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Monday, June 12, 2006

The (Circulation) Expert's Mind 

"In the beginner's mind there are many possibilities, but in the expert's mind there are few."
--Shunryu Suzuki-roshi, Zen Mind, Beginner's Mind

I've been thinking about the above quote quite a bit lately, after reading Laurence Gonzales' excellent Deep Survival--which wasn't the book I was expecting when I cracked it open, but became much more as I devoured it. Deep Survival may be the best business strategy book I've ever read--even though it ostensibly has nothing to do with business. One of its key lessons, in any survival (or business) situation, is to approach things as they really are, not as we perceive them to be. Sounds simple, but that couldn't be more difficult for most of us, who tend to put negative associations with a phrase like "the beginner's mind."

Ad Age's Scott Donaton talks about the value of the beginner's mind in publishing, after spending a few days recently at Northwestern, listening to grad student presentations on his magazine. I've been through something similar with one of our client magazines, which was the focus of several Wharton School MBA candidate teams.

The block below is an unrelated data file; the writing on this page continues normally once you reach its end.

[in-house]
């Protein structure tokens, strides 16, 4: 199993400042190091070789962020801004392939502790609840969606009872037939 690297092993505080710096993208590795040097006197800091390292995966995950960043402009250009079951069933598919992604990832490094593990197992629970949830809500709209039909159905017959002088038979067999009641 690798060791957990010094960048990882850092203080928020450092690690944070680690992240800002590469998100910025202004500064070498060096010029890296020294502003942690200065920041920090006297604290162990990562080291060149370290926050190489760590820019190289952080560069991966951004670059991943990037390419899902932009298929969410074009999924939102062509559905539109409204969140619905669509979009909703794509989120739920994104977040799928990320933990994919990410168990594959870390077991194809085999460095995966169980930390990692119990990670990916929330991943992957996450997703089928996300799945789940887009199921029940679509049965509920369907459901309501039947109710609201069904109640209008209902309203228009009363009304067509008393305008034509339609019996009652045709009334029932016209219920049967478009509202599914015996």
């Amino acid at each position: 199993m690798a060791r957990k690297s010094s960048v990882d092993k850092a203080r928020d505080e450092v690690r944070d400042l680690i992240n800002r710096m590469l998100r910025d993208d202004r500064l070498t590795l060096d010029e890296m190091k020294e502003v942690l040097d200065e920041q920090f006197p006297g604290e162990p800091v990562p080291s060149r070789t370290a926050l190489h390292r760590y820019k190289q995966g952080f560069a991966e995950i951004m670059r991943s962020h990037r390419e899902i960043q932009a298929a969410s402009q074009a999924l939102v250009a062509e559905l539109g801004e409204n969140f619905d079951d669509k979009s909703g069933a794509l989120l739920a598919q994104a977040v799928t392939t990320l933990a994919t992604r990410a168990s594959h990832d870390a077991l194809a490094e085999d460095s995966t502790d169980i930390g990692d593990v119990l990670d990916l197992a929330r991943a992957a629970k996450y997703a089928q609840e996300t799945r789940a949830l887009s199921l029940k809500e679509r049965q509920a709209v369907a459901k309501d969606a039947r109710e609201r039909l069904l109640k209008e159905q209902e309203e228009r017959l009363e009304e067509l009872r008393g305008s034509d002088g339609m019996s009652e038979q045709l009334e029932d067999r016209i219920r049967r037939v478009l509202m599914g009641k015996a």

Key grab:

One after another, the student groups questioned why there wasn't more simplicity and consistency in our subscription pricing. Several asked why we didn't have loyalty programs to reward our best customers -- if not with the cheapest rates, then at least with VIP event access or exclusive content.

Justifications? Any circulator can rattle them off in seconds.

But here's the dirty secret: The circulation practices of the magazine industry are based on a ridiculously outdated model designed not to enhance the audience relationship but to inflate rate bases in order to maximize advertising revenue.

I don't have to think very hard to come up with other examples of how our publishing "expertise" gets in the way of seeing things for how they really are. And as Gonzales shows, in example after example, not seeing things as they really are has a strong tendency to end in death during survival situations.

I'm going to dust off the voluminous reports the Wharton students did for our client's magazine. When I first read through their findings, I had dismissed many of their conclusions and ideas out of hand--after all, they weren't really publishing experts, right?

I'll bet I'll find some good stuff in there, if I'm willing to look.


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